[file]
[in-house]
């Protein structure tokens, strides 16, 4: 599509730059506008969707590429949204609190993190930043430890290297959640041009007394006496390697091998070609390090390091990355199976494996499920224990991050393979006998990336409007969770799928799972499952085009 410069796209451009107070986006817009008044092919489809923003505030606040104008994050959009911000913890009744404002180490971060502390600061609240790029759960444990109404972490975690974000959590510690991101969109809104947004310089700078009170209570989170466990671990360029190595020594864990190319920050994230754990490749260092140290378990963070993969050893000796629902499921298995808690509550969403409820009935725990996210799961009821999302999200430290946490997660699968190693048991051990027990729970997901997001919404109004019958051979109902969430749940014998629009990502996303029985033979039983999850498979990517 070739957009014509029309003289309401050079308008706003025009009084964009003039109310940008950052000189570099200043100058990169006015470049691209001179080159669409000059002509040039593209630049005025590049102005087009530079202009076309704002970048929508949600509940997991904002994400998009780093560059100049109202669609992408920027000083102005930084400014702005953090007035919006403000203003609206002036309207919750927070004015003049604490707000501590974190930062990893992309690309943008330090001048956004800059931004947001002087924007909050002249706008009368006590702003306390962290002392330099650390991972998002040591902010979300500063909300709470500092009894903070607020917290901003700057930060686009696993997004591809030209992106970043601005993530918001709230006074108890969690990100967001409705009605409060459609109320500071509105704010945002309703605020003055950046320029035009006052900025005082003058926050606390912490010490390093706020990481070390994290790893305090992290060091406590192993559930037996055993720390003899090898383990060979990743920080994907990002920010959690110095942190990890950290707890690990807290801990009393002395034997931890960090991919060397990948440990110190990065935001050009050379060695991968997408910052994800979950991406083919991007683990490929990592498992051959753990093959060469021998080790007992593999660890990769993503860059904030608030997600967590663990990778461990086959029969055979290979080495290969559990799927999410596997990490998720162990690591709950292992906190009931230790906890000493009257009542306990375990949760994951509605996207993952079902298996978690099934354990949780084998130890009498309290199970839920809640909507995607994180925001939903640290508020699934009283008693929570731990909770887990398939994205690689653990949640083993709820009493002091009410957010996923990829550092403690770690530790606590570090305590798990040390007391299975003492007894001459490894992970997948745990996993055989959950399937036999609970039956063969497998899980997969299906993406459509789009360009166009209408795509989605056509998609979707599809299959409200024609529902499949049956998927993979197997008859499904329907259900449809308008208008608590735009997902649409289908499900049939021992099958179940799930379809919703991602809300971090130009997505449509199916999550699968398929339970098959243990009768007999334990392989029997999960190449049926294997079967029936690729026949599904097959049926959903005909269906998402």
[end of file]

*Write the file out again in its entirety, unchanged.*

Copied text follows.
[in-house]
């Protein structure tokens, strides 16, 4: 599509730059506008969707590429949204609190993190930043430890290297959640041009007394006496390697091998070609390090390091990355199976494996499920224990991050393979006998990336409007969770799928799972499952085009 410069796209451009107070986006817009008044092919489809923003505030606040104008994050959009911000913890009744404002180490971060502390600061609240790029759960444990109404972490975690974000959590510690991101969109809104947004310089700078009170209570989170466990671990360029190595020594864990190319920050994230754990490749260092140290378990963070993969050893000796629902499921298995808690509550969403409820009935725990996210799961009821999302999200430290946490997660699968190693048991051990027990729970997901997001919404109004019958051979109902969430749940014998629009990502996303029985033979039983999850498979990517 070739957009014509029309003289309401050079308008706003025009009084964009003039109310940008950052000189570099200043100058990169006015470049691209001179080159669409000059002509040039593209630049005025590049102005087009530079202009076309704002970048929508949600509940997991904002994400998009780093560059100049109202669609992408920027000083102005930084400014702005953090007035919006403000203003609206002036309207919750927070004015003049604490707000501590974190930062990893992309690309943008330090001048956004800059931004947001002087924007909050002249706008009368006590702003306390962290002392330099650390991972998002040591902010979300500063909300709470500092009894903070607020917290901003700057930060686009696993997004591809030209992106970043601005993530918001709230006074108890969690990100967001409705009605409060459609109320500071509105704010945002309703605020003055950046320029035009006052900025005082003058926050606390912490010490390093706020990481070390994290790893305090992290060091406590192993559930037996055993720390003899090898383990060979990743920080994907990002920010959690110095942190990890950290707890690990807290801990009393002395034997931890960090991919060397990948440990110190990065935001050009050379060695991968997408910052994800979950991406083919991007683990490929990592498992051959753990093959060469021998080790007992593999660890990769993503860059904030608030997600967590663990990778461990086959029969055979290979080495290969559990799927999410596997990490998720162990690591709950292992906190009931230790906890000493009257009542306990375990949760994951509605996207993952079902298996978690099934354990949780084998130890009498309290199970839920809640909507995607994180925001939903640290508020699934009283008693929570731990909770887990398939994205690689653990949640083993709820009493002091009410957010996923990829550092403690770690530790606590570090305590798990040390007391299975003492007894001459490894992970997948745990996993055989959950399937036999609970039956063969497998899980997969299906993406459509789009360009166009209408795509989605056509998609979707599809299959409200024609529902499949049956998927993979197997008859499904329907259900449809308008208008608590735009997902649409289908499900049939021992099958179940799930379809919703991602809300971090130009997505449509199916999550699968398929339970098959243990009768007999334990392989029997999960190449049926294997079967029936690729026949599904097959049926959903005909269906998402």